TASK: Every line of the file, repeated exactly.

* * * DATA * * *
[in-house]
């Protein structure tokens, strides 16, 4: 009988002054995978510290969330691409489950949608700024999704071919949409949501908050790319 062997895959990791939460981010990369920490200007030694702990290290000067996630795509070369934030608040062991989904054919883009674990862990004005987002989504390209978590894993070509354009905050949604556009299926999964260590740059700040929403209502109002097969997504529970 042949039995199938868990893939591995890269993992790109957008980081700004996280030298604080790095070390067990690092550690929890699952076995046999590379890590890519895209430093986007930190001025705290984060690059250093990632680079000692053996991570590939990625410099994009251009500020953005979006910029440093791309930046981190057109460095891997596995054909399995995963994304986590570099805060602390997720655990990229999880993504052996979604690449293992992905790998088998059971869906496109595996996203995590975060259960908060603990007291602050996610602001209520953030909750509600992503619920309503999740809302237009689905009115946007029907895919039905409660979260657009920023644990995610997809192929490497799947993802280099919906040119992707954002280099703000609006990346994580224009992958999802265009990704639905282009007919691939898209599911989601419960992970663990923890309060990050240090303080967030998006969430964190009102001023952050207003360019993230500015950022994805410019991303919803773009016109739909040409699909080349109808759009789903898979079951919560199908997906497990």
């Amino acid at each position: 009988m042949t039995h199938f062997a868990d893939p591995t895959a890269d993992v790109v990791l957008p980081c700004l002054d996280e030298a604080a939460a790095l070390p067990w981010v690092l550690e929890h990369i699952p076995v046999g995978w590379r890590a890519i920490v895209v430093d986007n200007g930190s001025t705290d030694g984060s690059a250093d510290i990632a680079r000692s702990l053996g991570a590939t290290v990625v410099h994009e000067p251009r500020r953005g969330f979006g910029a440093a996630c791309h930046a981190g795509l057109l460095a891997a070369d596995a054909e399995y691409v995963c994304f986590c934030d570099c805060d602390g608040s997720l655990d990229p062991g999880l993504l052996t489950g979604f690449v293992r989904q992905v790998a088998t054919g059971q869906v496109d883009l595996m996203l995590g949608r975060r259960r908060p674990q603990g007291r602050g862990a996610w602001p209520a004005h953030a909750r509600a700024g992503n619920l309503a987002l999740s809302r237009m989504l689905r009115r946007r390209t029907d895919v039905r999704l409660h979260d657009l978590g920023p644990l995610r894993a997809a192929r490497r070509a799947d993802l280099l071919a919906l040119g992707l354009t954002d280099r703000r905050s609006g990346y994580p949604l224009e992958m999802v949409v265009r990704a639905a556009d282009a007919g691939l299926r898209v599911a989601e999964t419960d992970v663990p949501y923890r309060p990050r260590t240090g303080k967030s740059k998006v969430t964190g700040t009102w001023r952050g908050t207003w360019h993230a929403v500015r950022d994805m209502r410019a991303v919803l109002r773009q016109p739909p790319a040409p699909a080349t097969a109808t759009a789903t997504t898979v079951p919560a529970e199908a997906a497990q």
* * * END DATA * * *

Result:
[in-house]
């Protein structure tokens, strides 16, 4: 009988002054995978510290969330691409489950949608700024999704071919949409949501908050790319 062997895959990791939460981010990369920490200007030694702990290290000067996630795509070369934030608040062991989904054919883009674990862990004005987002989504390209978590894993070509354009905050949604556009299926999964260590740059700040929403209502109002097969997504529970 042949039995199938868990893939591995890269993992790109957008980081700004996280030298604080790095070390067990690092550690929890699952076995046999590379890590890519895209430093986007930190001025705290984060690059250093990632680079000692053996991570590939990625410099994009251009500020953005979006910029440093791309930046981190057109460095891997596995054909399995995963994304986590570099805060602390997720655990990229999880993504052996979604690449293992992905790998088998059971869906496109595996996203995590975060259960908060603990007291602050996610602001209520953030909750509600992503619920309503999740809302237009689905009115946007029907895919039905409660979260657009920023644990995610997809192929490497799947993802280099919906040119992707954002280099703000609006990346994580224009992958999802265009990704639905282009007919691939898209599911989601419960992970663990923890309060990050240090303080967030998006969430964190009102001023952050207003360019993230500015950022994805410019991303919803773009016109739909040409699909080349109808759009789903898979079951919560199908997906497990």
């Amino acid at each position: 009988m042949t039995h199938f062997a868990d893939p591995t895959a890269d993992v790109v990791l957008p980081c700004l002054d996280e030298a604080a939460a790095l070390p067990w981010v690092l550690e929890h990369i699952p076995v046999g995978w590379r890590a890519i920490v895209v430093d986007n200007g930190s001025t705290d030694g984060s690059a250093d510290i990632a680079r000692s702990l053996g991570a590939t290290v990625v410099h994009e000067p251009r500020r953005g969330f979006g910029a440093a996630c791309h930046a981190g795509l057109l460095a891997a070369d596995a054909e399995y691409v995963c994304f986590c934030d570099c805060d602390g608040s997720l655990d990229p062991g999880l993504l052996t489950g979604f690449v293992r989904q992905v790998a088998t054919g059971q869906v496109d883009l595996m996203l995590g949608r975060r259960r908060p674990q603990g007291r602050g862990a996610w602001p209520a004005h953030a909750r509600a700024g992503n619920l309503a987002l999740s809302r237009m989504l689905r009115r946007r390209t029907d895919v039905r999704l409660h979260d657009l978590g920023p644990l995610r894993a997809a192929r490497r070509a799947d993802l280099l071919a919906l040119g992707l354009t954002d280099r703000r905050s609006g990346y994580p949604l224009e992958m999802v949409v265009r990704a639905a556009d282009a007919g691939l299926r898209v599911a989601e999964t419960d992970v663990p949501y923890r309060p990050r260590t240090g303080k967030s740059k998006v969430t964190g700040t009102w001023r952050g908050t207003w360019h993230a929403v500015r950022d994805m209502r410019a991303v919803l109002r773009q016109p739909p790319a040409p699909a080349t097969a109808t759009a789903t997504t898979v079951p919560a529970e199908a997906a497990q």